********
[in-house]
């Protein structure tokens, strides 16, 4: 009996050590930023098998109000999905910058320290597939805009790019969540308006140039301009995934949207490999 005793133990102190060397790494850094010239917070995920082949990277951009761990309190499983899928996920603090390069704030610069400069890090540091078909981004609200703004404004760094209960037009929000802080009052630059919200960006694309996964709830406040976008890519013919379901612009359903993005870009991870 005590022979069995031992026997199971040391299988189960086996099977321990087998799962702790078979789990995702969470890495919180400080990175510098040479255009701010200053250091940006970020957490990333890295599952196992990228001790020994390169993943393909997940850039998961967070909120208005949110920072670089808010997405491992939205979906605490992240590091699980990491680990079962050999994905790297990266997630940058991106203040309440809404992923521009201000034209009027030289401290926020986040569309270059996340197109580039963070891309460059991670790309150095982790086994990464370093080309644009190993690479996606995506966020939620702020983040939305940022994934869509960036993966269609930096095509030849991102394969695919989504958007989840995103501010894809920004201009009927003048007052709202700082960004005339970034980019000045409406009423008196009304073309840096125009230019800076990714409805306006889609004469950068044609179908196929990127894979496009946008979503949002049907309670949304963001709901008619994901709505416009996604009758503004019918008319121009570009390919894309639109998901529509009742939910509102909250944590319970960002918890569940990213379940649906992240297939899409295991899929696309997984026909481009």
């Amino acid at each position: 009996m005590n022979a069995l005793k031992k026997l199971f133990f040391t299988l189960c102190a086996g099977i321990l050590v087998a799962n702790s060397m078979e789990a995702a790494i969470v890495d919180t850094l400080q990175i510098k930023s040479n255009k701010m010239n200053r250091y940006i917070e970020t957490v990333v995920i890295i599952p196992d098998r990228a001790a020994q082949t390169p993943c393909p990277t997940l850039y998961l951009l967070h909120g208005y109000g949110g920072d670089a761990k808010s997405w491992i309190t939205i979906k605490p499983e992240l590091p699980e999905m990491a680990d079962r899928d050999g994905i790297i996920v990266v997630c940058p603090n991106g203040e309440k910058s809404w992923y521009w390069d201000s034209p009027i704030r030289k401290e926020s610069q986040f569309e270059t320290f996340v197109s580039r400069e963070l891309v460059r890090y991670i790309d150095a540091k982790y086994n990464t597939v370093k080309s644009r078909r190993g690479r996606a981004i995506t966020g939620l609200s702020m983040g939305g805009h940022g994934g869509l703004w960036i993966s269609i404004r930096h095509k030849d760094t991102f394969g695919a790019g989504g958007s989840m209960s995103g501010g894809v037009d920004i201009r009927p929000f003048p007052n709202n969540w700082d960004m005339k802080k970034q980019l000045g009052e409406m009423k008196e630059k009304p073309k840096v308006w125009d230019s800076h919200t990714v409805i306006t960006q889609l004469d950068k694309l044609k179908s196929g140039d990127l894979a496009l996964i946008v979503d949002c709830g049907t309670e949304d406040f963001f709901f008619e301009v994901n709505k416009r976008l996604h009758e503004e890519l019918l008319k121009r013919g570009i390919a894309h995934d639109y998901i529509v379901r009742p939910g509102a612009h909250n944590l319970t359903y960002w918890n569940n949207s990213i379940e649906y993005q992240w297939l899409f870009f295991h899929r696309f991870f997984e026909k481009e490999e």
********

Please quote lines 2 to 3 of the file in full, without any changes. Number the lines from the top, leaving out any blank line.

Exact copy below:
């Protein structure tokens, strides 16, 4: 009996050590930023098998109000999905910058320290597939805009790019969540308006140039301009995934949207490999 005793133990102190060397790494850094010239917070995920082949990277951009761990309190499983899928996920603090390069704030610069400069890090540091078909981004609200703004404004760094209960037009929000802080009052630059919200960006694309996964709830406040976008890519013919379901612009359903993005870009991870 005590022979069995031992026997199971040391299988189960086996099977321990087998799962702790078979789990995702969470890495919180400080990175510098040479255009701010200053250091940006970020957490990333890295599952196992990228001790020994390169993943393909997940850039998961967070909120208005949110920072670089808010997405491992939205979906605490992240590091699980990491680990079962050999994905790297990266997630940058991106203040309440809404992923521009201000034209009027030289401290926020986040569309270059996340197109580039963070891309460059991670790309150095982790086994990464370093080309644009190993690479996606995506966020939620702020983040939305940022994934869509960036993966269609930096095509030849991102394969695919989504958007989840995103501010894809920004201009009927003048007052709202700082960004005339970034980019000045409406009423008196009304073309840096125009230019800076990714409805306006889609004469950068044609179908196929990127894979496009946008979503949002049907309670949304963001709901008619994901709505416009996604009758503004019918008319121009570009390919894309639109998901529509009742939910509102909250944590319970960002918890569940990213379940649906992240297939899409295991899929696309997984026909481009």
């Amino acid at each position: 009996m005590n022979a069995l005793k031992k026997l199971f133990f040391t299988l189960c102190a086996g099977i321990l050590v087998a799962n702790s060397m078979e789990a995702a790494i969470v890495d919180t850094l400080q990175i510098k930023s040479n255009k701010m010239n200053r250091y940006i917070e970020t957490v990333v995920i890295i599952p196992d098998r990228a001790a020994q082949t390169p993943c393909p990277t997940l850039y998961l951009l967070h909120g208005y109000g949110g920072d670089a761990k808010s997405w491992i309190t939205i979906k605490p499983e992240l590091p699980e999905m990491a680990d079962r899928d050999g994905i790297i996920v990266v997630c940058p603090n991106g203040e309440k910058s809404w992923y521009w390069d201000s034209p009027i704030r030289k401290e926020s610069q986040f569309e270059t320290f996340v197109s580039r400069e963070l891309v460059r890090y991670i790309d150095a540091k982790y086994n990464t597939v370093k080309s644009r078909r190993g690479r996606a981004i995506t966020g939620l609200s702020m983040g939305g805009h940022g994934g869509l703004w960036i993966s269609i404004r930096h095509k030849d760094t991102f394969g695919a790019g989504g958007s989840m209960s995103g501010g894809v037009d920004i201009r009927p929000f003048p007052n709202n969540w700082d960004m005339k802080k970034q980019l000045g009052e409406m009423k008196e630059k009304p073309k840096v308006w125009d230019s800076h919200t990714v409805i306006t960006q889609l004469d950068k694309l044609k179908s196929g140039d990127l894979a496009l996964i946008v979503d949002c709830g049907t309670e949304d406040f963001f709901f008619e301009v994901n709505k416009r976008l996604h009758e503004e890519l019918l008319k121009r013919g570009i390919a894309h995934d639109y998901i529509v379901r009742p939910g509102a612009h909250n944590l319970t359903y960002w918890n569940n949207s990213i379940e649906y993005q992240w297939l899409f870009f295991h899929r696309f991870f997984e026909k481009e490999e």